The Florescence of Japanese Dual Government
IF GOVERNMENT on the T'ang model is considered the first government of a truly civilized and literate Japan, the long period of shogunal government can be considered the second major governmental form. For almost a thousand years the Japanese moved onward, constant in change, developing from within their own resources of imagination, intellect, scholarship, and tradition a special kind of government peculiar to themselves alone. More than any other civilized people on earth they developed dualism.
Dualism is a political tradition that sets up one government for the purpose of reigning, while leaving the practice of ruling to another. In Europe an analogy can be found in the coexistence of the mayors of the palace and the kings of the French monarchy of the late Merovingian period, or in the coexistence of the Holy Roman Emperor with the Pope in those times when both stood forth as secular rulers. No European dualism attained the completeness reached in Japan.
The source of Japanese dualism can perhaps be found in a psychological characteristic, true of all human beings, which leads any anxious or greedy person to desire things in duplicate. In its most innocent form, this desire is manifested by the possession of an ordinary set of table silver for everyday use and a choice set preserved for special occasions which may never arise. In American life the untouchable and unusable parlor, where no one ever went except for funerals, disasters, or the reception of the local preacher, is a characteristic of the psychological need to keep something so good that it cannot be used.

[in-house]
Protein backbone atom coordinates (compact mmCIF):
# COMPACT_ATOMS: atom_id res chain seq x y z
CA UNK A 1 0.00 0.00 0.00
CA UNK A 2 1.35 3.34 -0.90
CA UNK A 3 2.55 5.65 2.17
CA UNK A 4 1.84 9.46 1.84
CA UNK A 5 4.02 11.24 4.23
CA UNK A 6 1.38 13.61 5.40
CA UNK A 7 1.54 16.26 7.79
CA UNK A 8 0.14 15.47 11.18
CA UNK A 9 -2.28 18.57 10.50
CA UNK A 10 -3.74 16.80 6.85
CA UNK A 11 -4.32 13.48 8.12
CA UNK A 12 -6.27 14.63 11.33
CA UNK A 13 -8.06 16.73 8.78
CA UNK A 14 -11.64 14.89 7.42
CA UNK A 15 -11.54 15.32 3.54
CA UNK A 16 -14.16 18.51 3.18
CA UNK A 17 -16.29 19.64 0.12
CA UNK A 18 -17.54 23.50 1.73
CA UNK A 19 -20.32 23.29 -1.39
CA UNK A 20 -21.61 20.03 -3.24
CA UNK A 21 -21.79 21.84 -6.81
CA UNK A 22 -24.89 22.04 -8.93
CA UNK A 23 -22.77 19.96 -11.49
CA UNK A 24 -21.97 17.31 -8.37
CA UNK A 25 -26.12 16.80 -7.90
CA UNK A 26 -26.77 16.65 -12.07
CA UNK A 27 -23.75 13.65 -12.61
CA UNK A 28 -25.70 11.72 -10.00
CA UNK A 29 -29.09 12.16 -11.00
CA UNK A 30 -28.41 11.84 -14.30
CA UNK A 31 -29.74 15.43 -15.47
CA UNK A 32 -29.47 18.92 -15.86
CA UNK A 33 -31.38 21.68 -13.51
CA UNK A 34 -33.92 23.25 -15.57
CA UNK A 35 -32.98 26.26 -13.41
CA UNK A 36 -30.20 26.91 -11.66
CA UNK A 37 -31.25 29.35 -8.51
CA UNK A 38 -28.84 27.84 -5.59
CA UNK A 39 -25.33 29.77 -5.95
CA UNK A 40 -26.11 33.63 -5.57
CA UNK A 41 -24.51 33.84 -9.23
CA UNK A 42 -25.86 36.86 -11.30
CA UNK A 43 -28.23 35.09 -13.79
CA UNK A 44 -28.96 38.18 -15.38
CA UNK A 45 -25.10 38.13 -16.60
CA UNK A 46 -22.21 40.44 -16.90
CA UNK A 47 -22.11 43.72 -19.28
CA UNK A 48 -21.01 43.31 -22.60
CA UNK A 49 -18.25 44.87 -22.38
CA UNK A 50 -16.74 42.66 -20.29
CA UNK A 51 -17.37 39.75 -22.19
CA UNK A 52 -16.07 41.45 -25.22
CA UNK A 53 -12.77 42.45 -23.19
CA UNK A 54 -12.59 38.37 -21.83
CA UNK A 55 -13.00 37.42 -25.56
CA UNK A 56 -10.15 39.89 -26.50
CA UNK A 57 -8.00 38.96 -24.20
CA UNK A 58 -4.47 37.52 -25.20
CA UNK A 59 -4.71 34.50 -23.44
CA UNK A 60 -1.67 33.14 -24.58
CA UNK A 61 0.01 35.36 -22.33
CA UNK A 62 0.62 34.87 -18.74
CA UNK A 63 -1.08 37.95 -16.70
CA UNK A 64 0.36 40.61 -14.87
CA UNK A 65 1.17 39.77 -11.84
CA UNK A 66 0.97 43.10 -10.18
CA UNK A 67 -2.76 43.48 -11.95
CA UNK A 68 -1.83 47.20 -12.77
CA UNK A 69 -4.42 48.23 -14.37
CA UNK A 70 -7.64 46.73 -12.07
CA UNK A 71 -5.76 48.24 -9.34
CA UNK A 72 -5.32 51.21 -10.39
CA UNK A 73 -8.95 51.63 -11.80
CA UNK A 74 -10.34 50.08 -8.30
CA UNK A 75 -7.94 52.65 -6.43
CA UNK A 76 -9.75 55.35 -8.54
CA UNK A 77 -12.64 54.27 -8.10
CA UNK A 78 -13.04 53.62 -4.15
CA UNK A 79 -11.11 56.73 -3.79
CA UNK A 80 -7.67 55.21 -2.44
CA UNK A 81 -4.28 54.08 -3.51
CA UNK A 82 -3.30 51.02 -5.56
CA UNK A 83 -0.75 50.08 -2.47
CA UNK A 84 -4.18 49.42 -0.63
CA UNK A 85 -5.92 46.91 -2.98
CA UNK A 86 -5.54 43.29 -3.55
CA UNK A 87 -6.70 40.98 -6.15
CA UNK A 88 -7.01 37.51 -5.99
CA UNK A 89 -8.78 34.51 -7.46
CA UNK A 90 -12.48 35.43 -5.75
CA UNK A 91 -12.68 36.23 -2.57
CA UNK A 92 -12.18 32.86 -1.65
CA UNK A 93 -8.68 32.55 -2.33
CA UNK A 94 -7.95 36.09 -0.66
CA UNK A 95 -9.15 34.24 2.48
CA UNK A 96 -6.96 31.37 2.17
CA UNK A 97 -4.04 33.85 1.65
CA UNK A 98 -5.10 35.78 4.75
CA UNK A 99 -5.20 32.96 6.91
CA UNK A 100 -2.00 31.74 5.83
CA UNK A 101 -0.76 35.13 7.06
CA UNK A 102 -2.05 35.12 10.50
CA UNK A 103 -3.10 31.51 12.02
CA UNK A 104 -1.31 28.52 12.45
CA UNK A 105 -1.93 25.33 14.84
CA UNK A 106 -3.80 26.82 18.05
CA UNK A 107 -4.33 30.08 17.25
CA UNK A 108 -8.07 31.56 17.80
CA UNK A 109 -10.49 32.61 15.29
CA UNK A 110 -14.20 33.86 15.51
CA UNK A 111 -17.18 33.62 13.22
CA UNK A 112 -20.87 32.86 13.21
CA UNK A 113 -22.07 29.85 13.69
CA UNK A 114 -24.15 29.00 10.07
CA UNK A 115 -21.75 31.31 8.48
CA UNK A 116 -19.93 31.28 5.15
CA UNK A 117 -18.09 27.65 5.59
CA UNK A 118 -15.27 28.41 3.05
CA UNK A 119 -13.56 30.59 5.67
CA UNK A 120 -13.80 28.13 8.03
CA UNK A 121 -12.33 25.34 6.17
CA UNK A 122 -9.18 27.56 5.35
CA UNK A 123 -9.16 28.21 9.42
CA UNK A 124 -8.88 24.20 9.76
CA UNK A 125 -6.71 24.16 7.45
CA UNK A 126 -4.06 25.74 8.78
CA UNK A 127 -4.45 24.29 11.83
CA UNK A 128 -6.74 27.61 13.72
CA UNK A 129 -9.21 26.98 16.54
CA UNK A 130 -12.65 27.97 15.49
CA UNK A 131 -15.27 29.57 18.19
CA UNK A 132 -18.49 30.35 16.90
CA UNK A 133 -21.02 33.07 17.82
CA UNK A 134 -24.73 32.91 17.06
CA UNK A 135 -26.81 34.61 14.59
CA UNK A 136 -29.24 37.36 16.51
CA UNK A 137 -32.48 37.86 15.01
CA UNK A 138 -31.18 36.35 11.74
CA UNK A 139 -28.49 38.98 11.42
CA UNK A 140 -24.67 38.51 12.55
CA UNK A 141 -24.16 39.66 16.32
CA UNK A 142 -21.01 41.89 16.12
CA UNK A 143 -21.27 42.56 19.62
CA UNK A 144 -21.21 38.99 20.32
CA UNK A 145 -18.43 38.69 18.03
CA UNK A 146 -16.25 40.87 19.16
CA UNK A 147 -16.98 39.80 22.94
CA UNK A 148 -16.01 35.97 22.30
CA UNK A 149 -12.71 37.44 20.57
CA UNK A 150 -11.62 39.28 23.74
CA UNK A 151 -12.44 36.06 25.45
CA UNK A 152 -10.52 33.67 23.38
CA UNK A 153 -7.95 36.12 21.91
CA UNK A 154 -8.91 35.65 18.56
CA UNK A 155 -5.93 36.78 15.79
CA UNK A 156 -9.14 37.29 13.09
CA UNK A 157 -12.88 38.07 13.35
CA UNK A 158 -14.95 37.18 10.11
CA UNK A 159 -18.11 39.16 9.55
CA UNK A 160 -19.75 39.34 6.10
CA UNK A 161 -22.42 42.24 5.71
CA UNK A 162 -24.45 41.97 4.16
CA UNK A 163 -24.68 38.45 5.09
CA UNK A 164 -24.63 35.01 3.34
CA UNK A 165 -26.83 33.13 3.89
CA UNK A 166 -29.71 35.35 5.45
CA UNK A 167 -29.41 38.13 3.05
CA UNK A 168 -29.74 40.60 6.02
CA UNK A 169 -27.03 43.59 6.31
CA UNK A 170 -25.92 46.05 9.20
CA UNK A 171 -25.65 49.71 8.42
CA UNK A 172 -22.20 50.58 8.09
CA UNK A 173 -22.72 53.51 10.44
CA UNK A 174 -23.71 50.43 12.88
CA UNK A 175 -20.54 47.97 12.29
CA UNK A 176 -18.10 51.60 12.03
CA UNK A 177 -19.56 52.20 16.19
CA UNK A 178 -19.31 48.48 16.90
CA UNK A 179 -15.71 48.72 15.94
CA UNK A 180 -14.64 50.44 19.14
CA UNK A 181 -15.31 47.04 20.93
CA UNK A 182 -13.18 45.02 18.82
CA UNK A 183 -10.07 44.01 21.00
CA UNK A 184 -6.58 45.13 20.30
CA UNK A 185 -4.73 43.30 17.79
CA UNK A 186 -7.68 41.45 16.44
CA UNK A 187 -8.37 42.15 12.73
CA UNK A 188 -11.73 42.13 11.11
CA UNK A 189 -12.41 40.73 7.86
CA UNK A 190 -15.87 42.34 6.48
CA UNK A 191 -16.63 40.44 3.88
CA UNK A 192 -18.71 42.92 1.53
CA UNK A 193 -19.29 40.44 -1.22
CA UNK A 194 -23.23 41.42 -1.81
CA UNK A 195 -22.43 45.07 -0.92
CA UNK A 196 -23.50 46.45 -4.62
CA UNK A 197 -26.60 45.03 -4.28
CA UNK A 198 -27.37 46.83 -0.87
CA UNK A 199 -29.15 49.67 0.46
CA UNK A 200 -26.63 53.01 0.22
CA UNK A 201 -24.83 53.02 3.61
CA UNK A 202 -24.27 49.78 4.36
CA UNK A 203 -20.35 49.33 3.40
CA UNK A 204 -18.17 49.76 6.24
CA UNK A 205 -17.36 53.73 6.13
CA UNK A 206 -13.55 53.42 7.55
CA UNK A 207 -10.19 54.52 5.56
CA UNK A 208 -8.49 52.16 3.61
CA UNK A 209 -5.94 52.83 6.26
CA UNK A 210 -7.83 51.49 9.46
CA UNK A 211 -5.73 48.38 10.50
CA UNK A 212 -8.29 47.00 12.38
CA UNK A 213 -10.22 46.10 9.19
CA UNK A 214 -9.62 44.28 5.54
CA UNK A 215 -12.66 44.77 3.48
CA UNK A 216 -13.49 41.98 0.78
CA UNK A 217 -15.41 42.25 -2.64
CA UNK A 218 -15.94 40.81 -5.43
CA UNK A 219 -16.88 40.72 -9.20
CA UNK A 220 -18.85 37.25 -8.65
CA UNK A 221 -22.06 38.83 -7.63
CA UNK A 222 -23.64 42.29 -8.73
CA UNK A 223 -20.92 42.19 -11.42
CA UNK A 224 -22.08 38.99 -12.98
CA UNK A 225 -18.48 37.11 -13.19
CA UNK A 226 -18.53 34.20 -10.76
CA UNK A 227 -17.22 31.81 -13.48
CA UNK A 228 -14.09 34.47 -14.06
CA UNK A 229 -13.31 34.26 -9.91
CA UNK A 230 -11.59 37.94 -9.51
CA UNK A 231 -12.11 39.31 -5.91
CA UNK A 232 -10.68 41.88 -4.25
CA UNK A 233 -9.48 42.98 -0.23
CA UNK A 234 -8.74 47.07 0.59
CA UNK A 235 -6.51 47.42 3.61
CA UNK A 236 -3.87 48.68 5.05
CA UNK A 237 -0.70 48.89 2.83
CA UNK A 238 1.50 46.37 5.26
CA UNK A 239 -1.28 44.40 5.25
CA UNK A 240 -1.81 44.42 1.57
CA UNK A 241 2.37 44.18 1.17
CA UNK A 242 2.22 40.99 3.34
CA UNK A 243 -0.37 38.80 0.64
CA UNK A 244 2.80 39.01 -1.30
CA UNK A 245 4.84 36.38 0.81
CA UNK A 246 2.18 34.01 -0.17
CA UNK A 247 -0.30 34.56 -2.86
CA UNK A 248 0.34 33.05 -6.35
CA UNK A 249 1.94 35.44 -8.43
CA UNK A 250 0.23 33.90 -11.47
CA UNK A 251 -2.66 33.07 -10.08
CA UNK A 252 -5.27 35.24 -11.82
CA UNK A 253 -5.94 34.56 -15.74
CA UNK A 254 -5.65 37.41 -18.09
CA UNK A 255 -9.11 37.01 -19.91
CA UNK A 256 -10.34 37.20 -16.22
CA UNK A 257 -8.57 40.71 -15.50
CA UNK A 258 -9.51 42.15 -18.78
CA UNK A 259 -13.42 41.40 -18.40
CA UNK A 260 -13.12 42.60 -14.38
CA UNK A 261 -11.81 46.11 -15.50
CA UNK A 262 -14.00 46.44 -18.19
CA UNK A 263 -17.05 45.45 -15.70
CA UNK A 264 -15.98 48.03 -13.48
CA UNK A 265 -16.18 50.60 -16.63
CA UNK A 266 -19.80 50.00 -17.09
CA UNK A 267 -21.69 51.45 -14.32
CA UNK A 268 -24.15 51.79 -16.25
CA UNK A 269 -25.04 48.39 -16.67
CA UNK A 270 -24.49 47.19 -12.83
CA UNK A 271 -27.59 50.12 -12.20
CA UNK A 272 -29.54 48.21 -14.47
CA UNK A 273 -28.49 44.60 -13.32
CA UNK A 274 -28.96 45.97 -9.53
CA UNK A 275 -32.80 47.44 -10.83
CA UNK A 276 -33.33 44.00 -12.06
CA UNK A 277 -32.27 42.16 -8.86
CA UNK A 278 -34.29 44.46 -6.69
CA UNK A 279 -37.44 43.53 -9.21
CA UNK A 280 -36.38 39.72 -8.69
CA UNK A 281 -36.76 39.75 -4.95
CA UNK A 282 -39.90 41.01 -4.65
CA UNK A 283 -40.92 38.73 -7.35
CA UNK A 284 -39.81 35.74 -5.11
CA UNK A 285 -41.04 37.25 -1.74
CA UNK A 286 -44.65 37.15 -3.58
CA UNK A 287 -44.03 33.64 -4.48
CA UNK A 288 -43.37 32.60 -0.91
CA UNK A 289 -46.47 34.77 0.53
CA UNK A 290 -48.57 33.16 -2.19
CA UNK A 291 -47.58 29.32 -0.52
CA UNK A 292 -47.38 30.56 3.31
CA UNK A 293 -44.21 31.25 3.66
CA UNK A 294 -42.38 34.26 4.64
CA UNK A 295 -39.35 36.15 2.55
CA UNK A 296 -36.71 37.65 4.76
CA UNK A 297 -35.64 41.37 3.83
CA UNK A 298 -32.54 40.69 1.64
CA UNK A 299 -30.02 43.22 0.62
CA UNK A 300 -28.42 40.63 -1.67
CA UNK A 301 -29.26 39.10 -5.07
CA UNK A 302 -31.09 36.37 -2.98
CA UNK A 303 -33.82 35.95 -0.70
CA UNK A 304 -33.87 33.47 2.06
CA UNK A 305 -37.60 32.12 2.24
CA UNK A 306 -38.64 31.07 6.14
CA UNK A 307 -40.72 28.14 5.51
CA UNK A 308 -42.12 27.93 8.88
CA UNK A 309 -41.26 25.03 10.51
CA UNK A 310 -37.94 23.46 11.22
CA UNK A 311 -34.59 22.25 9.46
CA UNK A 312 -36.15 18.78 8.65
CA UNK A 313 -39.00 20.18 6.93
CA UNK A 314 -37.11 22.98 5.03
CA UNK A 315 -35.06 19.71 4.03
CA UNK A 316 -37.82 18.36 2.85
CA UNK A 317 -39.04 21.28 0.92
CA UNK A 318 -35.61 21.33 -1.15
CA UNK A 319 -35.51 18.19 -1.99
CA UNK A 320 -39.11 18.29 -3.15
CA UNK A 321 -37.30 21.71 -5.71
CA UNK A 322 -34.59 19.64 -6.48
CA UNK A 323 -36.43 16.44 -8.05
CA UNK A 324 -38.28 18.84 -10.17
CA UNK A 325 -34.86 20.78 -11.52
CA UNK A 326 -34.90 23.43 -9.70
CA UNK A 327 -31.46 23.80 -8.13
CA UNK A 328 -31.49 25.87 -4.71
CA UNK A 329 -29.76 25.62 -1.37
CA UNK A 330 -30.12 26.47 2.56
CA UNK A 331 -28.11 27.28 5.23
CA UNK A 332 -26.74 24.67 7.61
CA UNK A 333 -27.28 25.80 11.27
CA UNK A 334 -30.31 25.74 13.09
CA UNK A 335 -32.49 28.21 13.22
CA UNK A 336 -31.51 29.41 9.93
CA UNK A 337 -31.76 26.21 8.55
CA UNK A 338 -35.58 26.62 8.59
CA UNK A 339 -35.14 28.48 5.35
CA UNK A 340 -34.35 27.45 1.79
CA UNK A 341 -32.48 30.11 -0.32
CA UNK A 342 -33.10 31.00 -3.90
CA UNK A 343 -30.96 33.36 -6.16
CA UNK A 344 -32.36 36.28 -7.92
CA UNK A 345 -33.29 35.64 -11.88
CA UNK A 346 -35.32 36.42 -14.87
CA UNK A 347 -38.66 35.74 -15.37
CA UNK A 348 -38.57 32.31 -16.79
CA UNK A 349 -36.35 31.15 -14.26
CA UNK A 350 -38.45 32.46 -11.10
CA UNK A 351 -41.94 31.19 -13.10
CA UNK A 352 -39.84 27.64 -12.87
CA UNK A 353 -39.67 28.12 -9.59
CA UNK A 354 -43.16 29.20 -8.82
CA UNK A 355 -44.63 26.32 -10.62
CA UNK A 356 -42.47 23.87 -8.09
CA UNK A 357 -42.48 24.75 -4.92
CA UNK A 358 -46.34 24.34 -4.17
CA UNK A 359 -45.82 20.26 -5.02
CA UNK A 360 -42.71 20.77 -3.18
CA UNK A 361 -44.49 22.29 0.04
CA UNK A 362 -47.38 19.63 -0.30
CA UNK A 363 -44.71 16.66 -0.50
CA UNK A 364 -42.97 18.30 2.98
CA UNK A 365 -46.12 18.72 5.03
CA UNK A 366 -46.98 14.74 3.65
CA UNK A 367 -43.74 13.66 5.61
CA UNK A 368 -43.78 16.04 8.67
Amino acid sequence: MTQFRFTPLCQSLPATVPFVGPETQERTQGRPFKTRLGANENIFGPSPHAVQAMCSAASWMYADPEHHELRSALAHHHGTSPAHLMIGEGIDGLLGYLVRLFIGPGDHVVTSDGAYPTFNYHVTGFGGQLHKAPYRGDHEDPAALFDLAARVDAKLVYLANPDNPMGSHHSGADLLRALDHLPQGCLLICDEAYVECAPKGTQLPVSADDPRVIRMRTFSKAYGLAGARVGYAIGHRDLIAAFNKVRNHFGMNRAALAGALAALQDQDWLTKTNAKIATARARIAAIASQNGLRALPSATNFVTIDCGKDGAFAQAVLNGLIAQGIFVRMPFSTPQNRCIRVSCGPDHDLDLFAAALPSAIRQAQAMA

No matter how one approaches it, Japanese character has its own particular and rather admirable strain of compulsiveness. A typically Japanese obsession, cleanliness, is one Japanese characteristic of this strain. Another